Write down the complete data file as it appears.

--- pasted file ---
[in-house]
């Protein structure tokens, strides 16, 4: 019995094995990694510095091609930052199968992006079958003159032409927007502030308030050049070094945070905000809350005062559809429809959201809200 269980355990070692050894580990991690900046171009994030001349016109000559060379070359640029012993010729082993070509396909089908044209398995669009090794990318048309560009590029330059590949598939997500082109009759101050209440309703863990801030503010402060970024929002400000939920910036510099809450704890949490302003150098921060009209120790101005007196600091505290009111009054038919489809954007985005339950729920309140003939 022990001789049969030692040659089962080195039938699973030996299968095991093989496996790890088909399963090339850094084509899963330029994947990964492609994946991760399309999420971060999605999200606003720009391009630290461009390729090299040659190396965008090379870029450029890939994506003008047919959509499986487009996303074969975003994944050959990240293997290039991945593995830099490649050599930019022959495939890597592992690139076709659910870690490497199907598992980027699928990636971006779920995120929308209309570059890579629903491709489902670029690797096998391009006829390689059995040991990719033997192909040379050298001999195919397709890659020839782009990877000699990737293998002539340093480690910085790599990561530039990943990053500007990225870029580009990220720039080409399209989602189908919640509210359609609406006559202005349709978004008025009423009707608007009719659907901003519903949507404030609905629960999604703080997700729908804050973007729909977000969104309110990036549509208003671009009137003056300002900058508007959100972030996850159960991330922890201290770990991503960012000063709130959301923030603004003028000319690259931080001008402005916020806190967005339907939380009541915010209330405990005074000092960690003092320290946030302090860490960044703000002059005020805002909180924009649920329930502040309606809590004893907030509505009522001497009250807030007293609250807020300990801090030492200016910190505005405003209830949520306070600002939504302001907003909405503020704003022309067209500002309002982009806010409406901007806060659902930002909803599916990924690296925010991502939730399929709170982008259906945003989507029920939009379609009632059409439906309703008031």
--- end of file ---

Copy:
[in-house]
């Protein structure tokens, strides 16, 4: 019995094995990694510095091609930052199968992006079958003159032409927007502030308030050049070094945070905000809350005062559809429809959201809200 269980355990070692050894580990991690900046171009994030001349016109000559060379070359640029012993010729082993070509396909089908044209398995669009090794990318048309560009590029330059590949598939997500082109009759101050209440309703863990801030503010402060970024929002400000939920910036510099809450704890949490302003150098921060009209120790101005007196600091505290009111009054038919489809954007985005339950729920309140003939 022990001789049969030692040659089962080195039938699973030996299968095991093989496996790890088909399963090339850094084509899963330029994947990964492609994946991760399309999420971060999605999200606003720009391009630290461009390729090299040659190396965008090379870029450029890939994506003008047919959509499986487009996303074969975003994944050959990240293997290039991945593995830099490649050599930019022959495939890597592992690139076709659910870690490497199907598992980027699928990636971006779920995120929308209309570059890579629903491709489902670029690797096998391009006829390689059995040991990719033997192909040379050298001999195919397709890659020839782009990877000699990737293998002539340093480690910085790599990561530039990943990053500007990225870029580009990220720039080409399209989602189908919640509210359609609406006559202005349709978004008025009423009707608007009719659907901003519903949507404030609905629960999604703080997700729908804050973007729909977000969104309110990036549509208003671009009137003056300002900058508007959100972030996850159960991330922890201290770990991503960012000063709130959301923030603004003028000319690259931080001008402005916020806190967005339907939380009541915010209330405990005074000092960690003092320290946030302090860490960044703000002059005020805002909180924009649920329930502040309606809590004893907030509505009522001497009250807030007293609250807020300990801090030492200016910190505005405003209830949520306070600002939504302001907003909405503020704003022309067209500002309002982009806010409406901007806060659902930002909803599916990924690296925010991502939730399929709170982008259906945003989507029920939009379609009632059409439906309703008031």